This topic was addressed in a Tribunal decision. The Tribunal commented:

Where a client instructs that information be withheld from a purchaser, and a licensee considers that the information should be disclosed under the rules, a licensee should raise and discuss the issue in detail with [their] vendor client. If the client maintains that information must be withheld, and the licensee remains of the view that it should be disclosed, the licensee must then decline to act further on that transaction.

A licensee must be very clear with a client when a conflict over disclosure arises. If the client maintains that information be withheld that the licensee considers should be disclosed, the licensee’s duty is to cease to act; not to disclose the information contrary to the client’s instructions.

Read the full decision at [pdf, 50KB](external link)

Can I recommend a property inspector?

Best practice is to recommend several property inspection companies and avoid giving preferences or making negative comments about particular companies.

A relevant CAC decision outlines a situation where a licensee directly tried to persuade the purchaser not to use a particular property inspector. The CAC held that the licensee had breached the following rules:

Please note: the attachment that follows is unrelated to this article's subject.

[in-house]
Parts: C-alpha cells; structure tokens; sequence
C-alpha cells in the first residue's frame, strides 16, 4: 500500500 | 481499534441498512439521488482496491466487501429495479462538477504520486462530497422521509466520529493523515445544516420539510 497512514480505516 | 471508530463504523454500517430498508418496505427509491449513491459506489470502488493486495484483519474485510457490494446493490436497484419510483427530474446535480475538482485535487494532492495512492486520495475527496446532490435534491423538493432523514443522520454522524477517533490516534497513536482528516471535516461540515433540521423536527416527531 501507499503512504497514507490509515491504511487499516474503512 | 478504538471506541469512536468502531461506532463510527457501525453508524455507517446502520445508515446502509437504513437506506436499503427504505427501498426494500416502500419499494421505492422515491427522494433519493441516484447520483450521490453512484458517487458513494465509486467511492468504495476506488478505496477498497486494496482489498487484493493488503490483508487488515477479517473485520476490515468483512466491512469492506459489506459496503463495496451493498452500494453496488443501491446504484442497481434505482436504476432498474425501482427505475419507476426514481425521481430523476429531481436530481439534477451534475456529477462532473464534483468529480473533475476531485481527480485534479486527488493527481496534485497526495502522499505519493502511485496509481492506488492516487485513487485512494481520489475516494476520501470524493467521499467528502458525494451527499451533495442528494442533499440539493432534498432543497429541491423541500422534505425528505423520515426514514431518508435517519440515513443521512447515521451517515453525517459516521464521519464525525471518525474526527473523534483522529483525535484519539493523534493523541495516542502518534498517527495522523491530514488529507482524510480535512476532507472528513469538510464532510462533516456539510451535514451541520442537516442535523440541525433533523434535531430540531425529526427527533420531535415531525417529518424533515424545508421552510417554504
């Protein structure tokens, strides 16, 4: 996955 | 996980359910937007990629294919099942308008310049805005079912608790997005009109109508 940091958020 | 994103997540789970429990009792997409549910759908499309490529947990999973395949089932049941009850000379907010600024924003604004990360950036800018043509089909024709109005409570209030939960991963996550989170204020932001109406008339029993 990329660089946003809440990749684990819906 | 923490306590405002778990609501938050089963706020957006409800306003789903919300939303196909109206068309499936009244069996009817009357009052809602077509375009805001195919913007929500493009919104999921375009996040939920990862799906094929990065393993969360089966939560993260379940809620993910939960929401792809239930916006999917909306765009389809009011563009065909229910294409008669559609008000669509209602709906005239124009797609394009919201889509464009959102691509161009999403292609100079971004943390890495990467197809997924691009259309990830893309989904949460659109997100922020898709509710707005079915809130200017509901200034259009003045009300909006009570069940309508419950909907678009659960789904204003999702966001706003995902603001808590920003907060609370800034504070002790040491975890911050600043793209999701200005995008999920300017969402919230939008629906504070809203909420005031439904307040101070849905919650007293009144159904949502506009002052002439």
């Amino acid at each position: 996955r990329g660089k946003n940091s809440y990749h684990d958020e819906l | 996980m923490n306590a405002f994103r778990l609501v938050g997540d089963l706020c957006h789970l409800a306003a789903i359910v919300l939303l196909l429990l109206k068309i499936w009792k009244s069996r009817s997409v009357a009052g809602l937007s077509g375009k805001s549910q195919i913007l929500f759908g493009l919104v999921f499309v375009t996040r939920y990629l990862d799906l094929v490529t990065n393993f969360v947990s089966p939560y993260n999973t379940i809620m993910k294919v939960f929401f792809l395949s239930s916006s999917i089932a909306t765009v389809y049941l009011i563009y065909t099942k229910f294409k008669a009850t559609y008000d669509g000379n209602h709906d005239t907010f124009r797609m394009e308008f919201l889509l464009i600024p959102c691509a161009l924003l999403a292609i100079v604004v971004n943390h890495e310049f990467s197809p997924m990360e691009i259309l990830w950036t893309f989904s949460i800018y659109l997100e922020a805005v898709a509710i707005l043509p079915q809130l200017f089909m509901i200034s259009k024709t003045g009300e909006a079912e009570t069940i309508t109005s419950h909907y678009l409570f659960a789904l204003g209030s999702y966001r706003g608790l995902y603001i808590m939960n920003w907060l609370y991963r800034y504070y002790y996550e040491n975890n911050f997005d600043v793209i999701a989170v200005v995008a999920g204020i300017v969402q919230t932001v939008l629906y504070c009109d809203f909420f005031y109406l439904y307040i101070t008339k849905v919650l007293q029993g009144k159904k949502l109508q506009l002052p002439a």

• 6.2 – acting in good faith and dealing fairly with all parties to a transaction
  • 6.3 – engaging in conduct likely to bring the industry into disrepute
  • 9.1 – acting in the best interests of the client and according to client instructions
  • 9.2 – engaging in conduct that would put a client or customer under undue pressure.

Read the full CAC decision [PDF, 300KB](external link)

Suppose you recommend only one inspection company, or you directly arrange a property inspection (for example, as part of a sign-up package). In that case you may leave yourself and your agency open to a complaint if something goes wrong with the service you recommended.

We recommend advising purchasers to use an inspector who conforms to the New Zealand standard NZS 4306:2005 Residential Property Inspection(external link), rather than referring buyers to specific property inspectors.

These organisations have processes for registering and accrediting members:

Can a vendor refuse a buyer’s choice of property inspector?

Buyers have the right to choose their own property inspector as the inspection is for their benefit and at their cost.

You must ensure the property inspector has reasonable access to the property and that they’re provided with any assistance or information that they request on behalf of the buyer.

If a sale and purchase agreement has been entered into and you advise a vendor not to accept the buyer’s choice of property inspector or do not allow them access to carry out the inspection, you could potentially be advising a vendor to breach the sale and purchase agreement, which may result in a finding of unsatisfactory conduct.